Lee Bebout's book is a welcome addition to the literature on the Chicano movement. This interdisciplinary study addresses readers in both American Studies and Chicano Studies and will interest anyone looking for a historically grounded consideration of the relationship between cultural production and political life. Bebout offers a compelling reminder that political contestation draws energy from more than ballots and boycotts. Political action also often gains its shape and momentum from storytelling, as constructed narratives become tools for political mobilization. To illustrate, Bebout explores the Chicano movement by looking beyond familiar resistance efforts to the stories used to fire the imaginations of those on the front lines of struggles for social justice.
The heart of this work is devoted to tracing the mythical and historical stories woven into the resistance narratives of different chapters of the Chicano movement. The mytho-historical elements examined range from Aztec mythology and the mythic homeland of Aztlán to the lost and reimagined letters of Sor Juana Inés de la Cruz. These interventions are discussed in chapters on each of four major aspects of the Chicano movement: the Crusade for Justice, the Farmworkers Movement, and student activism regarding El Plan de Santa Barbara (Chicano Coordinating Council on Higher Education, 1969); Reies López Tijerina and the land grant movement in New Mexico; early Chicana feminism; and Chicana lesbian feminism, including its current legacy of scholar-activism.
Each of the four chapters presents the mytho-historical interventions of the Chicano movement as a form of "popular intellectual history." These histories frequently reveal the interplay between nationalism, imagined community, and citizenship—an interplay in which "community" can be both liberating and oppressive, as demonstrated by a Chicano nationalism that sought social justice while oppressing feminist and queer Chicanas and Chicanos. As Bebout stresses, in every political terrain the hegemonic order is made up of discourses, practices, and ideologies expressed in enumerable forms: speeches, plays, poems, icons and so on. Methodologically, Bebout looks at these diverse cultural forms as part of a network, a tapestry of interventions that challenge the hegemonic order in some ways, even as they may intentionally or unintentionally stabilize it in others.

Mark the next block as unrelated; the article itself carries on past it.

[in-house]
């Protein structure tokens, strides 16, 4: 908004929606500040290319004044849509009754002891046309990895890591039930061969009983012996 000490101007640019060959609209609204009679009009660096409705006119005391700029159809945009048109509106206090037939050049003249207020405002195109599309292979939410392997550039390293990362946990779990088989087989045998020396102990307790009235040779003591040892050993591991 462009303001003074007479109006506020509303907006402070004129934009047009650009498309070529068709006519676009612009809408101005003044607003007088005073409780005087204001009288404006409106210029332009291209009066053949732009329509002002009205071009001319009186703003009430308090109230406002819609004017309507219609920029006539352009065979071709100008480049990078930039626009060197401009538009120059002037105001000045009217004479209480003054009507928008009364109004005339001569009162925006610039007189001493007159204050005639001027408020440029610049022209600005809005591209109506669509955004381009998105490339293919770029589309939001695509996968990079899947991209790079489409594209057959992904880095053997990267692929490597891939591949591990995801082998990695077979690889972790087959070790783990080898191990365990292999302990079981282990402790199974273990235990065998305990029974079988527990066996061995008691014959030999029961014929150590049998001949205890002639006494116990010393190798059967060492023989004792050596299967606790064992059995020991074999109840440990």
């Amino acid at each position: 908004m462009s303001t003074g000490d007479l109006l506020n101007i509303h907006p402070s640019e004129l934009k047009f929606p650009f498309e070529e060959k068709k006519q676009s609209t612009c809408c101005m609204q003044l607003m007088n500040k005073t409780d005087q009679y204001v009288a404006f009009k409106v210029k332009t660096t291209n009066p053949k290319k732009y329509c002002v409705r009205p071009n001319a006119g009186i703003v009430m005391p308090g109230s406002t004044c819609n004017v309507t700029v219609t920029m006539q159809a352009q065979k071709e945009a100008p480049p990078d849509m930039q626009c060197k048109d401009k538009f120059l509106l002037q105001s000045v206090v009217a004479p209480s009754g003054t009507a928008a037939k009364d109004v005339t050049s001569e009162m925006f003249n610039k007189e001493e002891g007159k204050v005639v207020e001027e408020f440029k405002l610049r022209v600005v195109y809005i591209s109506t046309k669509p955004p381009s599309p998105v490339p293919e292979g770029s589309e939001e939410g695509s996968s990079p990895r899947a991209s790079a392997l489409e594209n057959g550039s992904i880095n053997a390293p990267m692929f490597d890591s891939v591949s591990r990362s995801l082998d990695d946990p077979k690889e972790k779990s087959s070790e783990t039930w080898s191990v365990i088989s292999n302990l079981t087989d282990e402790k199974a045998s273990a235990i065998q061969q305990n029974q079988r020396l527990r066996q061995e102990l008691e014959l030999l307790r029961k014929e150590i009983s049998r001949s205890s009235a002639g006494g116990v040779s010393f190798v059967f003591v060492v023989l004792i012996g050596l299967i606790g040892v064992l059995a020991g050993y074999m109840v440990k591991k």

On the whole, Bebout's project is a valuable re-reading of the Chicano movement that builds on diverse theoretical underpinnings, from Fanon and the Frankfurt School to [End Page 420] postcolonial theory and Chicana feminist thought. Ironically, the minor drawbacks of this book derive from its major asset—its interdisciplinarity. One weakness is the significant use of jargon drawn from various theoretical traditions. Readers, particularly students unfamiliar with these vocabularies, will potentially struggle or be put off by the barrage of verbiage, especially in the introduction.
A second potential drawback is the unavoidably brief discussion of some aspects of the movement. Bebout's method of analyzing by considering a network of mytho-historical expressions works well in most cases. The discussion of Alicia Gaspar de Alba's interventions in chapter 4, for example, is excellent and especially effective. However, this method necessarily leaves some elements untouched in the more complex cases. The brief discussion of the farmworkers movement, for example, left me feeling that examination of its many unaddressed aspects might challenge Bebout's analysis, or at least foster a lively debate. Yet, this is exactly where interdisciplinary work succeeds, even as it "fails" to satisfy disciplinary norms. Historians, literary scholars, and mythologists might all feel that their domains have been given short shrift in this work. But the virtue of interdisciplinary scholarship is to bring a variety of lenses to a question in order to create new vantage points that we could not otherwise have gained. In this sense, Bebout has succeeded admirably, shedding new light on a pivotal juncture in American politics and culture. In so doing, he also highlights the advantages to be obtained by challenging the hegemony of disciplinary expectations.
Santa Barbara, California